Metastasis is the primary cause of death in human breast cancer. Metastasis to bone, lungs, liver, and brain involves dissemination of breast cancer cells via the bloodstream and requires adhesion within the vasculature. Blood cell adhesion within the vasculature depends on integrins, a family of transmembrane adhesion receptors, and is regulated by integrin activation. Here we show that integrin αvβ3 supports breast cancer cell attachment under blood flow conditions in an activation-dependent manner. Integrin αvβ3 was found in two distinct functional states in human breast cancer cells. The activated, but not the nonactivated, state supported tumor cell arrest during blood flow through interaction with platelets. Importantly, activated αvβ3 was expressed by freshly isolated metastatic human breast cancer cells and variants of the MDA-MB 435 human breast cancer cell line, derived from mammary fat pad tumors or distant metastases in severe combined immunodeficient mice. Expression of constitutively activated mutant αvβ3D723R, but not αvβ3WT, in MDA-MB 435 cells strongly promoted metastasis in the mouse model. Thus breast cancer cells can exhibit a platelet-interactive and metastatic phenotype that is controlled by the activation of integrin αvβ3. Consequently, alterations within tumors that lead to the aberrant control of integrin activation are expected to adversely affect the course of human breast cancer. PMID:11172040

  17. Integrin activation controls metastasis in human breast cancer

    NASA Astrophysics Data System (ADS)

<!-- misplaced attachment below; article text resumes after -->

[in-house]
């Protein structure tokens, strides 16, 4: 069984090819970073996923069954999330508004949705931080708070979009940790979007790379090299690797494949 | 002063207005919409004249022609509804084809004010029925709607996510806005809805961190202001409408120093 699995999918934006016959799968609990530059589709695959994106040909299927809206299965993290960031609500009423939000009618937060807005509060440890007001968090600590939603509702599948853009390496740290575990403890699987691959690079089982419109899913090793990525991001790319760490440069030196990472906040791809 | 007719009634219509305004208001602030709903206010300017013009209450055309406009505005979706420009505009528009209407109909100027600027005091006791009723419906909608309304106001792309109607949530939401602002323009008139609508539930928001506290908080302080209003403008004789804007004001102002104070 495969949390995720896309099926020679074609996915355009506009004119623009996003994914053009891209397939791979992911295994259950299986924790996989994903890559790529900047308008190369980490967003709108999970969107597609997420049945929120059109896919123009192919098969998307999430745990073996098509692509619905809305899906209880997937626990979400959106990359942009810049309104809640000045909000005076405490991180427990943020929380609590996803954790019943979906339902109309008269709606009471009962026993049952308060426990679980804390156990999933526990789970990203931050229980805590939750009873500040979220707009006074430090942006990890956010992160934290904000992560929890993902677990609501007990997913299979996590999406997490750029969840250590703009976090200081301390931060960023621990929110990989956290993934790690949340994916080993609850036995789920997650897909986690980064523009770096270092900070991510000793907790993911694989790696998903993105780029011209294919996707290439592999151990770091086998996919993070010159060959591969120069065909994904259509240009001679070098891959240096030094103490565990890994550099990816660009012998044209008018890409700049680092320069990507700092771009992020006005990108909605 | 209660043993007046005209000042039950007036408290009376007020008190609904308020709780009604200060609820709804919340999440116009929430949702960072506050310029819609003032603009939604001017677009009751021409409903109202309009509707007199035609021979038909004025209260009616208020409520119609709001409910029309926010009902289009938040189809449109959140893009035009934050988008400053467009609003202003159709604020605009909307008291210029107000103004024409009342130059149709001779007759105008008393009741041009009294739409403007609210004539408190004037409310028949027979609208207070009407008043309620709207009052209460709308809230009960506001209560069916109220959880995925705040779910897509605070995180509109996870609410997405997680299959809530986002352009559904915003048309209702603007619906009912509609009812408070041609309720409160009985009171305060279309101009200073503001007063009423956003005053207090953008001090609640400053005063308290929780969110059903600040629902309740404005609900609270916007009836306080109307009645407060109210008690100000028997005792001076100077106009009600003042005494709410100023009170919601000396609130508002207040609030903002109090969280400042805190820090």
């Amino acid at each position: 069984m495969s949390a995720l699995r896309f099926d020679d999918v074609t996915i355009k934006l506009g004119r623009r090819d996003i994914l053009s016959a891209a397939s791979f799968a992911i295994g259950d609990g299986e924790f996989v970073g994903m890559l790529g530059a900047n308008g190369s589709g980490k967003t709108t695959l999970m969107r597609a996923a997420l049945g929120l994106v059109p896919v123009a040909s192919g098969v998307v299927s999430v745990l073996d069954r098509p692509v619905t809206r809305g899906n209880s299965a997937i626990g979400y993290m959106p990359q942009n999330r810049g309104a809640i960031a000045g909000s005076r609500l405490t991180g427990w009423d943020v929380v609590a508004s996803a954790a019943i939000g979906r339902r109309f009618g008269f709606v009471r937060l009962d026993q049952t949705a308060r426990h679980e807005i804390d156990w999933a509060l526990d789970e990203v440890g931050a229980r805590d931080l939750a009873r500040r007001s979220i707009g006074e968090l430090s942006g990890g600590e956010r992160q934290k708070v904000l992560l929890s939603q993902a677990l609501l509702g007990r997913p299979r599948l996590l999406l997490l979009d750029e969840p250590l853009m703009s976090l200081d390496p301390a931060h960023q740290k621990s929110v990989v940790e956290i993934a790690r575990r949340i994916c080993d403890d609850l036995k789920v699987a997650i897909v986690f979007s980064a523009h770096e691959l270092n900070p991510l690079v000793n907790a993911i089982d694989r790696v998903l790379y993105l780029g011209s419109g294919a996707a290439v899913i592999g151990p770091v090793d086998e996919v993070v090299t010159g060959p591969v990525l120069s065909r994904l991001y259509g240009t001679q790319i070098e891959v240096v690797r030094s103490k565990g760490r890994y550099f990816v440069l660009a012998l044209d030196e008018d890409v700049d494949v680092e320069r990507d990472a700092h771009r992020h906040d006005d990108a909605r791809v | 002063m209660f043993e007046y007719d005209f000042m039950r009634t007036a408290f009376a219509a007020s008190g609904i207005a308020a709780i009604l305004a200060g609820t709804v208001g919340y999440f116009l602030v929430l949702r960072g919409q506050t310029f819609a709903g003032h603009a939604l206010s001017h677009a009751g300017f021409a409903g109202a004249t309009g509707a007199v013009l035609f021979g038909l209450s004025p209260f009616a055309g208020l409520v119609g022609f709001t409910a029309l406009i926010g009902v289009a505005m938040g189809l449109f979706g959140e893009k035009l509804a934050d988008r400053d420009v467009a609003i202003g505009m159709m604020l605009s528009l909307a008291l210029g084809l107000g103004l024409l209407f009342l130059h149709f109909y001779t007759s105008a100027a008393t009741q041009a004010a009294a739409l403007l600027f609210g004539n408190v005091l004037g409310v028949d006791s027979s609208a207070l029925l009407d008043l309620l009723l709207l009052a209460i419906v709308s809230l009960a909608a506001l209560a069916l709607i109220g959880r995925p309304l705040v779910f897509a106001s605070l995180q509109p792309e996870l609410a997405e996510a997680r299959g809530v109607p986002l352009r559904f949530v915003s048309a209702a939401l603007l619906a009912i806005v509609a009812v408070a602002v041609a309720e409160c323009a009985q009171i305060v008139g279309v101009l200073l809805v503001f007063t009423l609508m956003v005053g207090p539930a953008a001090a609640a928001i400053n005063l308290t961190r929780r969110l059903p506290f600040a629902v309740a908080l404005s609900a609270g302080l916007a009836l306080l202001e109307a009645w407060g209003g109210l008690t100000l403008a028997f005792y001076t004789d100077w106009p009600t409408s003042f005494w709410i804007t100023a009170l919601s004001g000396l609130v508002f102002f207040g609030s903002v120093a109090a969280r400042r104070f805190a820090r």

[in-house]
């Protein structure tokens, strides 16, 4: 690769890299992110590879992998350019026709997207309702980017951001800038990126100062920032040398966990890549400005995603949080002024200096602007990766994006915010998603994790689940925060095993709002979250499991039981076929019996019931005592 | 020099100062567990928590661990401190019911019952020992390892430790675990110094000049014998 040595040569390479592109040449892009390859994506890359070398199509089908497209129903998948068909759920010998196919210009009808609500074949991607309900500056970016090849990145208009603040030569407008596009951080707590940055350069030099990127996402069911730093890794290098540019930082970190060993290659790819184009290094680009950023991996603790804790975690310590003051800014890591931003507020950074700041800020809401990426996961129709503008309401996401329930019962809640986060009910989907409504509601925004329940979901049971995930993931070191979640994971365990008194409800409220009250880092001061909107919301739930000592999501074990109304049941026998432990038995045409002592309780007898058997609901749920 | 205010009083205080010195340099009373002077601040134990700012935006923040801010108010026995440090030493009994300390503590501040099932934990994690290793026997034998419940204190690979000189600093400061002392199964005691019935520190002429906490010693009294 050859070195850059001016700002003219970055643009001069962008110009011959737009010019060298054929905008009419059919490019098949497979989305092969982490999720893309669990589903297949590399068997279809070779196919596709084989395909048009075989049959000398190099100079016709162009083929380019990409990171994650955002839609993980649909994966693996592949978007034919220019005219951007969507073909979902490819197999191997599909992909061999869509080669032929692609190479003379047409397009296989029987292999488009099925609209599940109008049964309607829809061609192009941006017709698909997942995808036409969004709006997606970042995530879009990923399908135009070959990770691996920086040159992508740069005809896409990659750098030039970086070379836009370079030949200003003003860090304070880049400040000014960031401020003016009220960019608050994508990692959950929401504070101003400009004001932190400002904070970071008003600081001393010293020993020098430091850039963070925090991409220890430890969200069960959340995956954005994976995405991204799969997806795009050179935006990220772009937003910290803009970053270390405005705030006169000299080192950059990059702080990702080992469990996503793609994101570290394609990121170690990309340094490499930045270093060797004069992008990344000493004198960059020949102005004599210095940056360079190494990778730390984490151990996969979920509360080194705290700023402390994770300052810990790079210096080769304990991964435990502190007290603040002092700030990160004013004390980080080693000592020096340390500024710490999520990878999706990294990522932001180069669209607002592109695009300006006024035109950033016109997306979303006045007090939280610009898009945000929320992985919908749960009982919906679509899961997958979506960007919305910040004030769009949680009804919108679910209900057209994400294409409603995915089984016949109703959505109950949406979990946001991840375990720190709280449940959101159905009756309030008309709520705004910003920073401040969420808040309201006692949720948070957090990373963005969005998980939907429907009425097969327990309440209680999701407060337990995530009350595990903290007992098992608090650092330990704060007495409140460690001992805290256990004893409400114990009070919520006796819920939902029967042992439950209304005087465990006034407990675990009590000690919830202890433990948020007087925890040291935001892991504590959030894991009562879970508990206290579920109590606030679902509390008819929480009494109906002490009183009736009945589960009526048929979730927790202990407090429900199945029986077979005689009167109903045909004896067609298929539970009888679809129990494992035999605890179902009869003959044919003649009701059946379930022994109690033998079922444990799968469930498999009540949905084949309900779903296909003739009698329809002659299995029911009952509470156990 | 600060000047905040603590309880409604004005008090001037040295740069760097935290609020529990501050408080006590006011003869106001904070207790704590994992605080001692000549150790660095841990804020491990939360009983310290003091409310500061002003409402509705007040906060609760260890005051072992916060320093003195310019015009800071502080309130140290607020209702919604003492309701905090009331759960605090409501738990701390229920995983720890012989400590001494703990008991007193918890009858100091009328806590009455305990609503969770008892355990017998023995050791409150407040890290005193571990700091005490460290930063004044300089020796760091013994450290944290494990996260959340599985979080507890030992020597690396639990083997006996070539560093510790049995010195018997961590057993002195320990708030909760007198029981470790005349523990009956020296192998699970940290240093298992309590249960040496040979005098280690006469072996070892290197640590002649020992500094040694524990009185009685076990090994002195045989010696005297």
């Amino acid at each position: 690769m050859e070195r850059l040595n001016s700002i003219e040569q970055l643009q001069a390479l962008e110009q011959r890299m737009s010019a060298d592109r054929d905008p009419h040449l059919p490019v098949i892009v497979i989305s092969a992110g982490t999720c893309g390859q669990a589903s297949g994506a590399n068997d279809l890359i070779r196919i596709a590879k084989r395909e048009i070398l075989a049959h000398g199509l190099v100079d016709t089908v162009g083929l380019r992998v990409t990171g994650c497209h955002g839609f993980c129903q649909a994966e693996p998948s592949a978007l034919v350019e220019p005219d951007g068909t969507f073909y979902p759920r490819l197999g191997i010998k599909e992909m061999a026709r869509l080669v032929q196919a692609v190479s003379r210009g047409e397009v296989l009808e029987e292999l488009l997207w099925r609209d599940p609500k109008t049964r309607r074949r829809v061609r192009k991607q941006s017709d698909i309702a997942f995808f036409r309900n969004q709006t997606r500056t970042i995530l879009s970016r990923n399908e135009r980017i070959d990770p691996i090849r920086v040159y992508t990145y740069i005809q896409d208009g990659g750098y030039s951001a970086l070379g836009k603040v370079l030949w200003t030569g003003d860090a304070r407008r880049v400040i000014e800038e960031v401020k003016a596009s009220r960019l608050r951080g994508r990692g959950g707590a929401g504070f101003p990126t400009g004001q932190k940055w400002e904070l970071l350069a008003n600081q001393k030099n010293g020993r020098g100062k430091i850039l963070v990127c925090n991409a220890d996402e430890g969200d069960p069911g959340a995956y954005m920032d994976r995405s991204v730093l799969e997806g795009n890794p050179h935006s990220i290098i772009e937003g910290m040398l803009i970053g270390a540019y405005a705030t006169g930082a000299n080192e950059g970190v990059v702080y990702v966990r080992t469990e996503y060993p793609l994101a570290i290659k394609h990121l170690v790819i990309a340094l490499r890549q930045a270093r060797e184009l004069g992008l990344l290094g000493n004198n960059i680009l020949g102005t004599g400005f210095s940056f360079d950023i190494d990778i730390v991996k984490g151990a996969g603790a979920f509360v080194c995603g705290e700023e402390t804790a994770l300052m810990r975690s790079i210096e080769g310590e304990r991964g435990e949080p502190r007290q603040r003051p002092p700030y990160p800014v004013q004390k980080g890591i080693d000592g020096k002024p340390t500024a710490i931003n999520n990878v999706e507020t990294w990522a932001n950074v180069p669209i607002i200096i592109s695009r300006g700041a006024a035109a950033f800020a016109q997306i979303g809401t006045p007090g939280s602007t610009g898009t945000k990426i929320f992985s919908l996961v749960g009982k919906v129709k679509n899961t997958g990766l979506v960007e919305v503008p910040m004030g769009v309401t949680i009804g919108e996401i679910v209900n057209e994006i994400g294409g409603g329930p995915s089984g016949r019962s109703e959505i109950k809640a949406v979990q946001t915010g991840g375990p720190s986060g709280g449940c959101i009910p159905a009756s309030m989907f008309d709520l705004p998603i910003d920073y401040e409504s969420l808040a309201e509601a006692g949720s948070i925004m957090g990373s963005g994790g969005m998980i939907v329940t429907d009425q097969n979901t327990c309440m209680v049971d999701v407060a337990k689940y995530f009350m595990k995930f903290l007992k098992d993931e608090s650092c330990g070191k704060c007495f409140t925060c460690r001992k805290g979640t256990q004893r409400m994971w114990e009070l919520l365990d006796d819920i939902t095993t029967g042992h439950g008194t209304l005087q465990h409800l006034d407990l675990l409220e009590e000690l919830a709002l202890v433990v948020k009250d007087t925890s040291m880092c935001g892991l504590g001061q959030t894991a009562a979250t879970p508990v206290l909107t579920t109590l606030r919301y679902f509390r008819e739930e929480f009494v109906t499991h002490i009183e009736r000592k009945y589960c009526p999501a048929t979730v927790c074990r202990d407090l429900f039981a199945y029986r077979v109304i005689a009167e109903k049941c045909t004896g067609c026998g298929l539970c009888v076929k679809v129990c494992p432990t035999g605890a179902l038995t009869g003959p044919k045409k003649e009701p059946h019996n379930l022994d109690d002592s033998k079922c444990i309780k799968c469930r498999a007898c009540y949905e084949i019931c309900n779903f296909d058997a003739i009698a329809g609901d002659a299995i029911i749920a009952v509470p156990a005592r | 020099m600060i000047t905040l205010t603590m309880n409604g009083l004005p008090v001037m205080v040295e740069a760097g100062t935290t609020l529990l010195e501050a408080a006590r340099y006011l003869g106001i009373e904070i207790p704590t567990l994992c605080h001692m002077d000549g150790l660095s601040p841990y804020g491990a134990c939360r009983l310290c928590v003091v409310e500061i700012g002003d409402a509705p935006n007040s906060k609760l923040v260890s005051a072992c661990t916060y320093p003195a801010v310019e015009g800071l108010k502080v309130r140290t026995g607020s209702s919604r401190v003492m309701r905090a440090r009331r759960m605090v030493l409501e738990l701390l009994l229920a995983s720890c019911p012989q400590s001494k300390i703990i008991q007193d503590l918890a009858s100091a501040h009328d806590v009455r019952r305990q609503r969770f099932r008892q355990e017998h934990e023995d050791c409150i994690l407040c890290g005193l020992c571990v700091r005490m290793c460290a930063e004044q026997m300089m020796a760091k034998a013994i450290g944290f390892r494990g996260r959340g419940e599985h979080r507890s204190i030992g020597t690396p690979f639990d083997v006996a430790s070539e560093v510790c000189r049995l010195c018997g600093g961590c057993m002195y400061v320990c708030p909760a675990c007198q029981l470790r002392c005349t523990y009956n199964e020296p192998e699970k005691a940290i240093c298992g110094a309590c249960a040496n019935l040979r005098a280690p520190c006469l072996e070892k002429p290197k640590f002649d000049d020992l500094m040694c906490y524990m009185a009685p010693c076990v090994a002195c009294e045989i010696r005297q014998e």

Felding-Habermann, Brunhilde; O'Toole, Timothy E.; Smith, Jeffrey W.; Fransvea, Emilia; Ruggeri, Zaverio M.; Ginsberg, Mark H.; Hughes, Paul E.; Pampori, Nisar; Shattil, Sanford J.; Saven, Alan; Mueller, Barbara M.

    2001-02-01

    Metastasis is the primary cause of death in human breast cancer. Metastasis to bone, lungs, liver, and brain involves dissemination of breast cancer cells via the bloodstream and requires adhesion within the vasculature. Blood cell adhesion within the vasculature depends on integrins, a family of transmembrane adhesion receptors, and is regulated by integrin activation. Here we show that integrin v3 supports breast cancer cell attachment under blood flow conditions in an activation-dependent manner. Integrin v3 was found in two distinct functional states in human breast cancer cells. The activated, but not the nonactivated, state supported tumor cell arrest during blood flow through interaction with platelets. Importantly, activated αvβ3 was expressed by freshly isolated metastatic human breast cancer cells and variants of the MDA-MB 435 human breast cancer cell line, derived from mammary fat pad tumors or distant metastases in severe combined immunodeficient mice. Expression of constitutively activated mutant αvβ3D723R, but not αvβ3WT, in MDA-MB 435 cells strongly promoted metastasis in the mouse model. Thus breast cancer cells can exhibit a platelet-interactive and metastatic phenotype that is controlled by the activation of integrin αvβ3. Consequently, alterations within tumors that lead to the aberrant control of integrin activation are expected to adversely affect the course of human breast cancer.

  18. Benefits of Improved HP Turbine Active Clearance Control

    NASA Technical Reports Server (NTRS)

    Ruiz, Rafael; Albers, Bob; Sak, Wojciech; Seitzer, Ken; Steinetz, Bruce M.

    2007-01-01

    As part of the NASA Propulsion 21 program, GE Aircraft Engines was contracted to develop an improved high pressure turbine(HPT) active clearance control (ACC) system. The system is envisioned to minimize blade tip clearances to improve HPT efficiency throughout the engine operation range simultaneously reducing fuel consumption and emissions.